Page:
In its submission to Ottawa’s 2018 Legislative Review of the Export Development Act, Probe International calls for a repeal of the Act and the privatization of Export Development Canada (EDC). Probe argues the federal government’s export-financing agency shares many of the same characteristics as China’s controversial state-owned enterprises (SOEs), characteristics that ensure market distortion and stunt private development.
Activists call the agency “essentially self-governing” in the areas of environment, human rights and anti-corruption.
(February 13, 2013) EDC environmental decisions virtually immune from judicial review. Crown corporation sets standards and can exempt projects on its own say so.
(January 7, 2013) Canada’s Access to Information Act perversely gives Export Development Canada (EDC) the legal power to keep records of its operations secret, charges Probe International. In its submission to the Office of the Information Commissioner’s review of Canada’s 30-year-old Access to Information Act, Probe International declares it is time to reform the Act and remove EDC’s extraordinary privileges.
(July 4, 2012) Chile’s HidroAysén mega-dam scheme is suddenly on hold as one of the owners of the controversial dam scheme suspends its support for the risky project.
EDC releases internal documents to Probe International under Access to Information, but reveals little: UPDATE
(February 27, 2009) Heavily censored data keeps tight lip on Canadian investments in Chile.
(February 1, 2003) Is EDC making the world a worse place? There’s no way for ordinary Canadians to make an informed judgment because the Crown corporation simply doesn’t reveal enough information.
(June 8, 2001) The Access to Information Act should apply to the Export Development Corporation – Montreal’s M‚tro newspaper quotes Probe International.
(June 1, 2001) Probe International argues that the Canadian government’s growing predilection for secrecy is alarming. Probe recommends that the disclosure of information on public interest grounds should prevail over corporate interests.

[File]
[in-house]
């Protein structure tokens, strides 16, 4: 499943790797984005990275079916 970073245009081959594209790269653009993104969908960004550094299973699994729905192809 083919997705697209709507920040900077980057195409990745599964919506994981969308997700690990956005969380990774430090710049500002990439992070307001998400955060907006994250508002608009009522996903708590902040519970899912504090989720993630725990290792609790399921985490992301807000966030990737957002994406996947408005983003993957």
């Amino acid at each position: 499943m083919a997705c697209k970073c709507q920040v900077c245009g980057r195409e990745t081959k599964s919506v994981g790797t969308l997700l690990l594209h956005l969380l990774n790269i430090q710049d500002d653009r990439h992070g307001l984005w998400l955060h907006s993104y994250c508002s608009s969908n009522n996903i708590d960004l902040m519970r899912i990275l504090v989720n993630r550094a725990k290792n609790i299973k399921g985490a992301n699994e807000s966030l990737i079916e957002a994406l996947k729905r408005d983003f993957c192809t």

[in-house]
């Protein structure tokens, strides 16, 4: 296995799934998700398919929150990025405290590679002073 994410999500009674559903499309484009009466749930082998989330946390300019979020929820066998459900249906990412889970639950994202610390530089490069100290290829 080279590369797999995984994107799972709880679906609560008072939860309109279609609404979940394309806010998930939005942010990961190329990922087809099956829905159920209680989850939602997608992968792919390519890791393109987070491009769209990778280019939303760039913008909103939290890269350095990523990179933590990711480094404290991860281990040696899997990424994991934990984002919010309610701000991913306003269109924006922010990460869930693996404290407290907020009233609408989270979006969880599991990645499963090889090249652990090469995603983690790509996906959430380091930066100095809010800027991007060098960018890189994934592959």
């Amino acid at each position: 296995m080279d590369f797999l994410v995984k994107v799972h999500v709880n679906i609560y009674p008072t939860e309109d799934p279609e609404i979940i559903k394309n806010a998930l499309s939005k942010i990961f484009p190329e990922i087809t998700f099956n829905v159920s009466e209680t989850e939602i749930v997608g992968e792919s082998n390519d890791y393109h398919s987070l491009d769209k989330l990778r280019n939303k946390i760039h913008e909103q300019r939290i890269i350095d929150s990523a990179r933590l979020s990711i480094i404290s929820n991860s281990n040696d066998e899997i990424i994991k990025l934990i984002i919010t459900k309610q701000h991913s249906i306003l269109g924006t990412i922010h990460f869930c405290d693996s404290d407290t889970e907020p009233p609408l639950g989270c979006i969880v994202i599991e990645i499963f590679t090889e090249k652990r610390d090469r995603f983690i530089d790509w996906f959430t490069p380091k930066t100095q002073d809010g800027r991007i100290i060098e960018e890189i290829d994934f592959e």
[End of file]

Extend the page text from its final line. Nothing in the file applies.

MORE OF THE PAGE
(May 22, 2001) The Export Development Corporation has made a stunning reversal in its disclosure policy, mostly in response to pressure from non-governmental organizations and the media.
(May 15, 2001) Auditor General of Canada says that EDC needs to address gaps in its environmental review process and to be more open with the public, particularly concerning environmentally risky projects.
(May 15, 2001) In an effort to counter a damning report expected to be handed down today, the federal government’s export-development agency is planning to open its books to public scrutiny for the first time in its 32-year history.
(May 25, 2000) Patricia Adams’ controversial National Post article examines the EDC.
(May 15, 2000) Canadian policy-makers have a curious tendency to think hybrid public-private organizations offer the best of all possible worlds: the efficiency of the private sector and the financial muscle of government working smoothly to further the public interest.
(May 14, 2000) The U.S. Export-Import Bank posts details of its transactions on behalf of American companies on the Web for the entire world to see. Its Canadian counterpart, however, conducts its business behind closed doors.